Tag Archives: highland park

Scotch Malt Whisky Society 4.222 Review

Producer: Scotch Malt Whisky Society. Distiller: Highland Park. Region: Highlands/Islands. ABV: 56.2%. Age: 16 years.

This SMWS 4.222 “Ginger and honey sweet tea” (a 16-year-old Highland Park) is a classic example of why I seek out single cask whisky from independent bottlers.

Over a decade ago I fell in love with the standard Highland Park 18. The use of Orcadian peat and sherry casks strike a perfect balance for me when I’m not in the mood for an Islay peat monster or a dark sherried Highland. However, I’m always searching for that next bottle that will expand my whisky horizons, and this 4.222 fits the bill nicely.

From a single first fill ex-bourbon cask, this is Highland Park stripped of its familiar sherry notes. Laid bare on the nose are crisp, sweet heather, caramel, and gentle smoke. On the palate are fresh botanicals and a beautiful mix of sweet vanilla and saltiness. The signature light peat notes that I love then settle in and are the glue that keeps everything together. The medium finish adds cinnamon to the waning smoke.

A truly unique exploration of Highland Park. Cheers! – JTR

Highland Park Valkyrie Review

Distiller: Highland Park. Region: Islands/Highlands. ABV: 45.9%. No age statement. Price: $60-70.

There are moments when this Axis gig isn’t too shabby. As, for example, when Highland Park’s senior brand ambassador, Martin Markvardson, walks you through some new expressions over dinner. I dig pretty much all Highland Park (though Baldo found the Harald and Dark Origins less than stunning), and I was very happy to see that the distillery continues its winning streak with the Valkyrie.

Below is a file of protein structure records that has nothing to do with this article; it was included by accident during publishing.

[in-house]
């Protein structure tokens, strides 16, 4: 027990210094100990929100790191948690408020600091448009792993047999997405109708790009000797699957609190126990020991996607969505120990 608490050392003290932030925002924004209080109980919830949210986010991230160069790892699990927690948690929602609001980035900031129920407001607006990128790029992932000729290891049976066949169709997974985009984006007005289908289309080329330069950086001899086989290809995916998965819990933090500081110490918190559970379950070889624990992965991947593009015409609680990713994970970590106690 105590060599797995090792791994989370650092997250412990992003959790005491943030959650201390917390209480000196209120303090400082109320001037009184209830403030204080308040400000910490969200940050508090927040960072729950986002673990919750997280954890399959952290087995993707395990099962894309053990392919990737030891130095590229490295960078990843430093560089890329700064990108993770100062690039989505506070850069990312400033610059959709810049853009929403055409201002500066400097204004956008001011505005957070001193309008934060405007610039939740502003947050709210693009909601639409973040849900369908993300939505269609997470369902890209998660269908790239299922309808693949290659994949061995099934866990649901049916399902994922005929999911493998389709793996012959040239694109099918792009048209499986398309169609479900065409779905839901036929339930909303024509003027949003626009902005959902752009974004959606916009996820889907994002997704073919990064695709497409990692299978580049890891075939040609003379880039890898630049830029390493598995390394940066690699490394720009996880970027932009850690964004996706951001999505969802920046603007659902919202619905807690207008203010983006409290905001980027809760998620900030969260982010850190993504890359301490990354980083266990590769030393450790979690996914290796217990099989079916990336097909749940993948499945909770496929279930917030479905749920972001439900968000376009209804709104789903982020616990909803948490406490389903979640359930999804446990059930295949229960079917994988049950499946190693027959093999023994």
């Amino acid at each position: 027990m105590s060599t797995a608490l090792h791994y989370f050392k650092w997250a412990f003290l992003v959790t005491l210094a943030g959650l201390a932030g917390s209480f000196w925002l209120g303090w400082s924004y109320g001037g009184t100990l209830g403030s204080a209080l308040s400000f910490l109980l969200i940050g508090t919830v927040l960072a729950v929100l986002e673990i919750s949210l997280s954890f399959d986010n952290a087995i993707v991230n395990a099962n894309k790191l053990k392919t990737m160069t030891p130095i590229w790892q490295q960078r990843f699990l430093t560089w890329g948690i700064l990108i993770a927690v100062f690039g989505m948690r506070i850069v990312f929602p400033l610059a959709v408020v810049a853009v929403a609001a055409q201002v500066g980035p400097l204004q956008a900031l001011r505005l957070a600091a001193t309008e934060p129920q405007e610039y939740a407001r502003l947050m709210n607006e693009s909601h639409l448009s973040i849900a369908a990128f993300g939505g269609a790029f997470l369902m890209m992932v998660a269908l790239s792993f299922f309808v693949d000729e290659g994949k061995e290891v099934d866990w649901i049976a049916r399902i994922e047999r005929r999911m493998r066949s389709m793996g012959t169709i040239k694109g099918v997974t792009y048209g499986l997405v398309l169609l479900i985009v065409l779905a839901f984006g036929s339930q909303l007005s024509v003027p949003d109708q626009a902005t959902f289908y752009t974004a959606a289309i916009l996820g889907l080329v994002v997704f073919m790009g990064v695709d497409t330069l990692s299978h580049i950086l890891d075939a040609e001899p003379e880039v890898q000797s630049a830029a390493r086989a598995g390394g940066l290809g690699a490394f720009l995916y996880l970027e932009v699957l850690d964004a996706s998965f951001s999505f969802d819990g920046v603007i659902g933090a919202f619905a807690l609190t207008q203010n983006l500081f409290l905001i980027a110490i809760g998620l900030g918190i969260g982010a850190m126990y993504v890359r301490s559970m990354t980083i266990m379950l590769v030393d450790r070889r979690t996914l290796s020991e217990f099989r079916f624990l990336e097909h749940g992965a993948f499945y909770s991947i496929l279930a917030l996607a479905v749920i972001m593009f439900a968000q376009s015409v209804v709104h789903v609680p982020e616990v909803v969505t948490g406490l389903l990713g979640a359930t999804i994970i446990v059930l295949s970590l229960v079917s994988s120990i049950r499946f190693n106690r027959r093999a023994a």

It’s the first in a “Viking Legend” series that will have two more releases over the next two years. This one is distilled from half peated barley, a considerably higher proportion than with the HP 12 or 18, which are about 20-25% peated. Orkney peat, which HP uses exclusively, contains no wood–it’s a different peat beast altogether than what’s used in other parts of Scotland.

The Valkyrie is aged in a mix of American oak and European sherry casks, and continues the no-age-statement trend. (HP is in the process of phasing out its 15- and 21-year-old releases entirely.)

The nose hints of beeswax and honey. There’s that less woody peat, then glorious honey. On the palate, slow-cooked smoked pork. Warm apple fritter. A seemingly mildly abrupt finish, but it’s sneaky, because half an hour later, you’re still catching the remnants of the peat and honied heather. It was one dram, but I can’t wait to try more.

Here’s to experiences that delight. Cheers, friends! – TM

Highland Park Fire Review

Distiller: Highland Park. Region: Highlands/Islands. ABV: 45.2%. Age: 15 years. Price: $300.

I’m always a sucker for a good whisk(e)y story, especially when it comes from a distillery I’ve loved for pretty much my entire whisky drinking life. Highland Park, on the remote Orkney Islands of Scotland (long a bucket list destination), has delved fully into the Viking heritage of that part of the British Isles with a series of special bottlings.

Several months ago, I sampled their Ice, named after the mythical Viking Ice Giants. More recently, the distillery was gracious enough to send a sample of the next release in this vein, the Highland Park Fire Edition.

A limited release of 28,000 bottles, the Fire is intended to honor the Fire Giants, foremost of whom was Surtr, who, in mythology, destroyed the world in Ragnarok. So, the main question: is this whisky worthy of a world-destroying giant?

In two words: Hell. Yes. Unlike most of the distillery’s products, the 15-year-old Fire was barreled not in the traditional sherry casks, but in a 100% refill port wine-seasoned cask. Now, mind you, I’ve always enjoyed the Highland Park, but the port has opened worlds to me.